Using C/C++, C#, and Java Code for Deployment

Practically all Statistica modules will generate C/C++, C#, and Java code for trained models, which can be incorporated into compiled programs to compute predictions or predicted classifications for new observations. Obviously, writing and debugging compiled programs requires some experience and experimentation to make sure that all information is passed and processed as expected. So, as a general initial recommendation, we strongly urge you to carefully verify the predictions computed from your specific compiled programs by comparing the results to those computed, for example, by the Rapid Deployment of Predictive Models module (which computes those predictions or predicted classifications based on PMML-based deployment files).

Here are a few general recommendations and caveats to consider when debugging such C/C++ programs that incorporate code generated from Statistica Data Miner modules for predictive data mining.

1. In general, for deployment computer code generated from all modules, the deployment function expects as input the data for one observation or case. The values for each predictor inside that function should be placed in the same sequential position of the input array, as they appeared in the input data file. Also, location or variable 0 (zero) is reserved for case numbers ( for time-dependent models), so the (generated) programs will expect the locations of variables to be referenced to 1, instead of the customary (in C) 0 (zero).

For example, suppose you have a simple linear model with 2 predictors, which in the input data file are variables 5 and 7. The deployment function will expect the input values for those predictors to be located at input array (x) elements x[5] and x[7] (even though the first element in array x would be x[0]; hence, the deployed C code would expect the predictors to be the 6th and 8th element in array x).

2. Categorical predictors require special care: The Statistica program generally operates on numeric codes, even when the input variables are of type TEXT. In most cases, using deployed C/C++, C#, and Java code is straightforward. Simply use the same codes that were used in the data from which the respective model was estimated. So, for example, if in the input data Male is coded 1, and Female is coded 3, then use these values (1 and 3) in the input array for the deployment function to compute predicted values or classifications.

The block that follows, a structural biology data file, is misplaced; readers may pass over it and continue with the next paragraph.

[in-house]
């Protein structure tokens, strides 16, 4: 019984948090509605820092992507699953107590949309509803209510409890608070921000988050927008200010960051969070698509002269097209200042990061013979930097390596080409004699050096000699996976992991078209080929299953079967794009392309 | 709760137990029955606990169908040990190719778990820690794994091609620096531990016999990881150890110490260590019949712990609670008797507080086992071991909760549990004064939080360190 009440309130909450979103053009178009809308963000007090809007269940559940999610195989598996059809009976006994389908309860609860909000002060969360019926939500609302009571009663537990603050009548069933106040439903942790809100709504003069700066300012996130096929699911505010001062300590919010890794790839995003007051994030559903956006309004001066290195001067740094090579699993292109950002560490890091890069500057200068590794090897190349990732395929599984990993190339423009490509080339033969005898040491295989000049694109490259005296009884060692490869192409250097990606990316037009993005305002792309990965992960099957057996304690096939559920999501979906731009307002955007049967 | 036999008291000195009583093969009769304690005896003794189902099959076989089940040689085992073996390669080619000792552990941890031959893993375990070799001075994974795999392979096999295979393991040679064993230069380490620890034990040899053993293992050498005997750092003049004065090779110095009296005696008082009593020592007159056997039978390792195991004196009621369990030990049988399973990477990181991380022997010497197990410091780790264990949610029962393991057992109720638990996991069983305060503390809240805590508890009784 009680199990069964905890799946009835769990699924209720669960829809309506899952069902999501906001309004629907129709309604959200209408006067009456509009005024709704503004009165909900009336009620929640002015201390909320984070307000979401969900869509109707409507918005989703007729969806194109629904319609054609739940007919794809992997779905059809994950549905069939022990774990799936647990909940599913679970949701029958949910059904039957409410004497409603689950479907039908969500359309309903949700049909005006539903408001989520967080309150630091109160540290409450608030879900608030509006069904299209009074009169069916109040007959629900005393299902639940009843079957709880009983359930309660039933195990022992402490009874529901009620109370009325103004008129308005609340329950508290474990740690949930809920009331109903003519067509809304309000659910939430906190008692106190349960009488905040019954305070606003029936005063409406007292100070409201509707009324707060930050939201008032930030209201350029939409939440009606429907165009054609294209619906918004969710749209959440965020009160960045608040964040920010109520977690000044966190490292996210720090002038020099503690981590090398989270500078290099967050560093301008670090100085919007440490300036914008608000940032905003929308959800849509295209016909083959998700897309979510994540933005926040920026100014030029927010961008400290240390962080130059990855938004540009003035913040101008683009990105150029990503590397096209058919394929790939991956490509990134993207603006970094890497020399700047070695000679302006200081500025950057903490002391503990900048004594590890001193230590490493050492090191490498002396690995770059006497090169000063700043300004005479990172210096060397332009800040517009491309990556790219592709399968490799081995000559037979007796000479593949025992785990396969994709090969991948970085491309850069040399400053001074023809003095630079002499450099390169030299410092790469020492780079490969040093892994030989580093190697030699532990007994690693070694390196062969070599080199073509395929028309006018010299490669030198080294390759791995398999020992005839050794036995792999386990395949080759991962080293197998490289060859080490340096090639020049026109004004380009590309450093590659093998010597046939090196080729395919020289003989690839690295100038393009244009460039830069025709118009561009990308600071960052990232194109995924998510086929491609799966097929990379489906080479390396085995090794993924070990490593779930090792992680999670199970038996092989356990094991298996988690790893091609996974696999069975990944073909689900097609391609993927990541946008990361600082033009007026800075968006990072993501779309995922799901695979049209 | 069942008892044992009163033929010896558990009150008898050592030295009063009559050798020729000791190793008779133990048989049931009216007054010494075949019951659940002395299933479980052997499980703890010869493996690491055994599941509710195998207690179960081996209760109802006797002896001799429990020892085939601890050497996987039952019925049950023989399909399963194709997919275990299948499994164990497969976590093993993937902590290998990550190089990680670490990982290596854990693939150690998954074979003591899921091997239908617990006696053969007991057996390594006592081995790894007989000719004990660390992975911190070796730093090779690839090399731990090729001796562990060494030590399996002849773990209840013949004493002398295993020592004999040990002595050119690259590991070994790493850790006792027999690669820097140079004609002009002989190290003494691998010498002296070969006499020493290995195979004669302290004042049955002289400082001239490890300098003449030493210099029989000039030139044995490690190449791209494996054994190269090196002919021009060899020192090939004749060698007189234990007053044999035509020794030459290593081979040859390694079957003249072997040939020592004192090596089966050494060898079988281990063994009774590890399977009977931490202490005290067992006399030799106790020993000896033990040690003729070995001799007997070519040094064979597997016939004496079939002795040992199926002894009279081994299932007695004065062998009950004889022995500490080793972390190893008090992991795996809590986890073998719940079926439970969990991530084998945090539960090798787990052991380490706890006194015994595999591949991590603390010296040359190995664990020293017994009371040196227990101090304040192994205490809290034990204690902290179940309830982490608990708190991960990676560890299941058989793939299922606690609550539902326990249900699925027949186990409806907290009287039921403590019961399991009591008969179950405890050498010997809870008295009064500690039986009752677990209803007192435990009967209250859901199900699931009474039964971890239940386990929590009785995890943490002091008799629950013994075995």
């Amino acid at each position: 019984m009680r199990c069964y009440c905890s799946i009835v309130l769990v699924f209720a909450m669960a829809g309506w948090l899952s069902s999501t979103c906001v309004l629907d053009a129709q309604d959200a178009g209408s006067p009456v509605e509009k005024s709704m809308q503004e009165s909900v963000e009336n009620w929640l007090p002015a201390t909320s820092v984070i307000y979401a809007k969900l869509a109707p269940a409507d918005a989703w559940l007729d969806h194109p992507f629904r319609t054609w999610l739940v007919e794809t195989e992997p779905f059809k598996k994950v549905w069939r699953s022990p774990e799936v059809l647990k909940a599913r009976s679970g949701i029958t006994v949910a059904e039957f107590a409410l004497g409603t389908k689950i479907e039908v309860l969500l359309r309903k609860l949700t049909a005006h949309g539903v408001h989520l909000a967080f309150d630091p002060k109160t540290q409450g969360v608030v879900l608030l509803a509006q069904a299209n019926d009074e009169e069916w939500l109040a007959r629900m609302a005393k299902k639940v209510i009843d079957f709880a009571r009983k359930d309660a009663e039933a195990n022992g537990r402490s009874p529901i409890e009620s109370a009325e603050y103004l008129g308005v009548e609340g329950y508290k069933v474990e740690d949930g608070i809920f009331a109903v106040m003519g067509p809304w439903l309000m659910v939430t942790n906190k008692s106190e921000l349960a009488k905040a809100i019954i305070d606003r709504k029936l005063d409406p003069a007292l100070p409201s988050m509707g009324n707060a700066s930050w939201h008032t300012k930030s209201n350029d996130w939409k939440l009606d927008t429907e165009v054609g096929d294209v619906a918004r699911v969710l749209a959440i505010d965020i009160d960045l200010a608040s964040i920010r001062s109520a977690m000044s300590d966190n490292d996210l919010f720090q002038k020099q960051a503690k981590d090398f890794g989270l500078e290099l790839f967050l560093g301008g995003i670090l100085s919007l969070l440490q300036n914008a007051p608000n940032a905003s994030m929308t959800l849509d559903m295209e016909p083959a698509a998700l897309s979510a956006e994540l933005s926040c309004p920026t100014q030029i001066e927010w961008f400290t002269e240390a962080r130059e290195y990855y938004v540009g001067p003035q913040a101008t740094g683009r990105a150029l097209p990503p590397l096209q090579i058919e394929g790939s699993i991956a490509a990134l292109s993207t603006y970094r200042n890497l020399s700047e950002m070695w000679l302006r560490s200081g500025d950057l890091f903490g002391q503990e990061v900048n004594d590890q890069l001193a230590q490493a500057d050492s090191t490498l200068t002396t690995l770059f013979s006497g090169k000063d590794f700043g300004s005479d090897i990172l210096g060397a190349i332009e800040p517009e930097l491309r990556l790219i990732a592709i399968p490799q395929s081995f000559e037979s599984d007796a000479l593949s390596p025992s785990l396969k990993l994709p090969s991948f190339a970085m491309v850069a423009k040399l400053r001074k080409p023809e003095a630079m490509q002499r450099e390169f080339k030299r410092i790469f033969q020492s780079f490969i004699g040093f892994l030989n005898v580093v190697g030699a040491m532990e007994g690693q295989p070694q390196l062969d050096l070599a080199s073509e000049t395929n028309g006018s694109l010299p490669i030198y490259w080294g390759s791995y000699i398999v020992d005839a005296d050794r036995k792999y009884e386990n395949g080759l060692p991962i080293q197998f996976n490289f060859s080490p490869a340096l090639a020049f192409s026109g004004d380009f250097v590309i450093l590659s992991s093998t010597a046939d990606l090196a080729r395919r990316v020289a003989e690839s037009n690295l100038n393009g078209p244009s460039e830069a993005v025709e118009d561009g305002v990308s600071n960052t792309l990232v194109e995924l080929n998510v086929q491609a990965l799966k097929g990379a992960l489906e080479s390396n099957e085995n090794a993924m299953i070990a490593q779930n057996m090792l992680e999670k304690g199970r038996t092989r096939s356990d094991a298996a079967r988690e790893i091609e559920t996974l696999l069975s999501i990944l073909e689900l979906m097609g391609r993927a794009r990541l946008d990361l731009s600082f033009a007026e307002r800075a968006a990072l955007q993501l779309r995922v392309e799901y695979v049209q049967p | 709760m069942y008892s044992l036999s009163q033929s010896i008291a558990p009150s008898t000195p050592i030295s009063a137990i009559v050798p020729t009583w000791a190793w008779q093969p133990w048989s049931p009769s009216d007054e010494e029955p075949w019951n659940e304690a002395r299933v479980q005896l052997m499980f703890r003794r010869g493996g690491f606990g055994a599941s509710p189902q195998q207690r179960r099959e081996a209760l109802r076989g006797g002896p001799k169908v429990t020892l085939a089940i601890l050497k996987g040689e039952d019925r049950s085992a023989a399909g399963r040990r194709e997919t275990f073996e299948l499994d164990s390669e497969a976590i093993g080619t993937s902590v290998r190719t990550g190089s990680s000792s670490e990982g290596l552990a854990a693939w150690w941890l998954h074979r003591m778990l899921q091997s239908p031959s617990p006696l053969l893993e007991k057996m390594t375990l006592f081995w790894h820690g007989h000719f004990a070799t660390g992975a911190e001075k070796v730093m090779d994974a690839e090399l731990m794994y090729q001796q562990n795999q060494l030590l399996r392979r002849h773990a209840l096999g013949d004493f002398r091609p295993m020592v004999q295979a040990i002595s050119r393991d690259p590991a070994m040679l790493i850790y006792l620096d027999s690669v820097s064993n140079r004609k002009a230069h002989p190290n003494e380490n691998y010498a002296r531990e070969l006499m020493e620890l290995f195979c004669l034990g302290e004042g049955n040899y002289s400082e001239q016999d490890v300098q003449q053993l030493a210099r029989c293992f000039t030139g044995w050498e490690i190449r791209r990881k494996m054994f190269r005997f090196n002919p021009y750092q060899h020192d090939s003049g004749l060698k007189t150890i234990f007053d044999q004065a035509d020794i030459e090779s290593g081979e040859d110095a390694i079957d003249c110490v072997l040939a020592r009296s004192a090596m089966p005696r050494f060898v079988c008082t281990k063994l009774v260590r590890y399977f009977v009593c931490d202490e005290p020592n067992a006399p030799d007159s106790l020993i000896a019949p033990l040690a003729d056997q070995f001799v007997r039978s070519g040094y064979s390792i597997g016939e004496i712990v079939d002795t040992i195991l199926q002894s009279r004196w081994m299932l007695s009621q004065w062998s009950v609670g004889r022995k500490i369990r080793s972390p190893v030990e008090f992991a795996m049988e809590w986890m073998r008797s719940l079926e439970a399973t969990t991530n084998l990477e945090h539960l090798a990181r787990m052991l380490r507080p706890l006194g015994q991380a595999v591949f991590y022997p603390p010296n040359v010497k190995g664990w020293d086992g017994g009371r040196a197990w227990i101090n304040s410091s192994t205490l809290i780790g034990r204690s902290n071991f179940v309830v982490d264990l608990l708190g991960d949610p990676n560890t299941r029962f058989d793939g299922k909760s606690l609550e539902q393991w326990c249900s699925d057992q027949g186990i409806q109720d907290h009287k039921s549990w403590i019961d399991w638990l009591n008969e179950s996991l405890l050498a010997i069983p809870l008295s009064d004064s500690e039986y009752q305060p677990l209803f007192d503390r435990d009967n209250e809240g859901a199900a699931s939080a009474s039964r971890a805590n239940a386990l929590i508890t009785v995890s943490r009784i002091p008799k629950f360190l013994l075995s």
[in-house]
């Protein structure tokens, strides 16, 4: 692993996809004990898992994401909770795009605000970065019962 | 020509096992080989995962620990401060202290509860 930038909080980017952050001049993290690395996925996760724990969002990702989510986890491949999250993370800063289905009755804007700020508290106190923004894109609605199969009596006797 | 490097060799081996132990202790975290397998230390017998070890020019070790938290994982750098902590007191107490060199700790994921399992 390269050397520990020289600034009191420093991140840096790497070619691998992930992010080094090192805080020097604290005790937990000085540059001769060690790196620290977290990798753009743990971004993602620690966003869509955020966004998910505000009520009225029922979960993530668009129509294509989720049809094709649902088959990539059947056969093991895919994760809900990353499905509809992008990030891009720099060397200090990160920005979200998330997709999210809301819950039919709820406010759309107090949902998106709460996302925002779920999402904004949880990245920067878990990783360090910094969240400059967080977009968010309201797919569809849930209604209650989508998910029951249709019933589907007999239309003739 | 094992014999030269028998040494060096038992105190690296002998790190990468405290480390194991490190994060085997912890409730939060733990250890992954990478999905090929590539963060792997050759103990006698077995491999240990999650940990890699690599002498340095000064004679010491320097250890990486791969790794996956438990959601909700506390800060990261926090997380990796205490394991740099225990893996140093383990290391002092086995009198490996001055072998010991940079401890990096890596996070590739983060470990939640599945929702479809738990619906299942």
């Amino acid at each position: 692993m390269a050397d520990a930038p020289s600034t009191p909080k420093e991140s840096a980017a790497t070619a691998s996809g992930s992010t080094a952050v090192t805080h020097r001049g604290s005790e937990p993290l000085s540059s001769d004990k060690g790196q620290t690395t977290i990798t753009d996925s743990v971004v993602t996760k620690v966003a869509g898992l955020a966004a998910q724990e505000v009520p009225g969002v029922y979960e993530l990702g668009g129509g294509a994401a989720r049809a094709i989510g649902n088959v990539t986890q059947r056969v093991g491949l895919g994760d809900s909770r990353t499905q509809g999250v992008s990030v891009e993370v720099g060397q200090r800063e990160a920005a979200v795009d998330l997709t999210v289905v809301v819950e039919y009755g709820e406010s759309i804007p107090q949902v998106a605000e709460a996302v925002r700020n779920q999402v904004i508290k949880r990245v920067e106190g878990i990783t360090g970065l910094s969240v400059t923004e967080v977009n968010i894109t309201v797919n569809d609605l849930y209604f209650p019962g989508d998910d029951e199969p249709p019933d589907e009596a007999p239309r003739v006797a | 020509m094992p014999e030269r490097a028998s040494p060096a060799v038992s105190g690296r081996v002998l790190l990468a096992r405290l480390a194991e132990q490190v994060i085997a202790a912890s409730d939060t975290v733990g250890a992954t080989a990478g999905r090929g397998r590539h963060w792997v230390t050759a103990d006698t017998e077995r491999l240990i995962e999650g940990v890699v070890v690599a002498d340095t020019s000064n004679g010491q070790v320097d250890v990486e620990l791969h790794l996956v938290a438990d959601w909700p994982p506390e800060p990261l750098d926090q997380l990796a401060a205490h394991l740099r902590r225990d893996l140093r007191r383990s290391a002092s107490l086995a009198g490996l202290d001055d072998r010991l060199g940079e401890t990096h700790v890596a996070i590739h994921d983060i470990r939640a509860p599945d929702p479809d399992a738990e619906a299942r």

Categorical variables of type TEXT will be treated in the same manner as numeric variables with text values (codes). Usually, however, during the analyses the text-to-numeric-codes translation is done on-the-fly; i.e., numeric codes are assigned to text values as they are processed. There are two ways in which you can determine how the program made these assignments. You can either carefully review the results of the analyses (that generated the code) once more, and examine in any of the results spreadsheets how the text values are coded ( on the spreadsheet of predicted classifications, double-click on the column header for the predictions, and review the numeric values associated with the displayed text labels). A second method is to carefully review the actual generated C/C++, C#, or Java code that contains the codes (usually in an obvious location) used to process and correctly classify each input case.

 

See also, Data Mining Definition, Data Mining with Statistica Data Miner, Structure and User Interface of Statistica Data Miner, Statistica Data Miner Summary, Getting Started with Statistica Data Miner, and Statistica Automated Neural Networks (SANN) - Neural Networks: Overview.